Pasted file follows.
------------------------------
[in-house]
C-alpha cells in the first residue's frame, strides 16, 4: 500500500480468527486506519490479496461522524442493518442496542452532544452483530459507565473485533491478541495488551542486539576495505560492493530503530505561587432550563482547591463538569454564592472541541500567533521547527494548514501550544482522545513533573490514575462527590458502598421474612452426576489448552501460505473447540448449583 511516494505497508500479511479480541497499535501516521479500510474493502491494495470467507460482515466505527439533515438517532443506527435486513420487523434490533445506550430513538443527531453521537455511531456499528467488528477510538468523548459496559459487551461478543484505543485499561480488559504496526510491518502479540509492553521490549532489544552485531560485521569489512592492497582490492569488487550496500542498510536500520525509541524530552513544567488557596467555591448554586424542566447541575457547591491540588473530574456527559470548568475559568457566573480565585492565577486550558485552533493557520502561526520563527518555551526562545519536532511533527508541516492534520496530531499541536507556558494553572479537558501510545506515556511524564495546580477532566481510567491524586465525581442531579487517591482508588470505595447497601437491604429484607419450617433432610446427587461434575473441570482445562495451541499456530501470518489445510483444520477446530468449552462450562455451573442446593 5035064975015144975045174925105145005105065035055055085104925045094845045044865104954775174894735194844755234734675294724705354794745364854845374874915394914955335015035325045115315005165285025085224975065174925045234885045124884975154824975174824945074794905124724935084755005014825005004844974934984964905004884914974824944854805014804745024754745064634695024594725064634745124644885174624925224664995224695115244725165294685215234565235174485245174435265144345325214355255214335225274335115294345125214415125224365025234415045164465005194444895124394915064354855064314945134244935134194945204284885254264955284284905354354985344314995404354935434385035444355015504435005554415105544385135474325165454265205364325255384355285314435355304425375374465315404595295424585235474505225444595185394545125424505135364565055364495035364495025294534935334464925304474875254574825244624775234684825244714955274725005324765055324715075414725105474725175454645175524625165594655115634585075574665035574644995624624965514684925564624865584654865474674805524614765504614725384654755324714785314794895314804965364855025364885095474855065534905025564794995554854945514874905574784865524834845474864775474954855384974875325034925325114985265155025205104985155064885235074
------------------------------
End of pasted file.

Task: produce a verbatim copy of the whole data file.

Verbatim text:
[in-house]
C-alpha cells in the first residue's frame, strides 16, 4: 500500500480468527486506519490479496461522524442493518442496542452532544452483530459507565473485533491478541495488551542486539576495505560492493530503530505561587432550563482547591463538569454564592472541541500567533521547527494548514501550544482522545513533573490514575462527590458502598421474612452426576489448552501460505473447540448449583 511516494505497508500479511479480541497499535501516521479500510474493502491494495470467507460482515466505527439533515438517532443506527435486513420487523434490533445506550430513538443527531453521537455511531456499528467488528477510538468523548459496559459487551461478543484505543485499561480488559504496526510491518502479540509492553521490549532489544552485531560485521569489512592492497582490492569488487550496500542498510536500520525509541524530552513544567488557596467555591448554586424542566447541575457547591491540588473530574456527559470548568475559568457566573480565585492565577486550558485552533493557520502561526520563527518555551526562545519536532511533527508541516492534520496530531499541536507556558494553572479537558501510545506515556511524564495546580477532566481510567491524586465525581442531579487517591482508588470505595447497601437491604429484607419450617433432610446427587461434575473441570482445562495451541499456530501470518489445510483444520477446530468449552462450562455451573442446593 5035064975015144975045174925105145005105065035055055085104925045094845045044865104954775174894735194844755234734675294724705354794745364854845374874915394914955335015035325045115315005165285025085224975065174925045234885045124884975154824975174824945074794905124724935084755005014825005004844974934984964905004884914974824944854805014804745024754745064634695024594725064634745124644885174624925224664995224695115244725165294685215234565235174485245174435265144345325214355255214335225274335115294345125214415125224365025234415045164465005194444895124394915064354855064314945134244935134194945204284885254264955284284905354354985344314995404354935434385035444355015504435005554415105544385135474325165454265205364325255384355285314435355304425375374465315404595295424585235474505225444595185394545125424505135364565055364495035364495025294534935334464925304474875254574825244624775234684825244714955274725005324765055324715075414725105474725175454645175524625165594655115634585075574665035574644995624624965514684925564624865584654865474674805524614765504614725384654755324714785314794895314804965364855025364885095474855065534905025564794995554854945514874905574784865524834845474864775474954855384974875325034925325114985265155025205104985155064885235074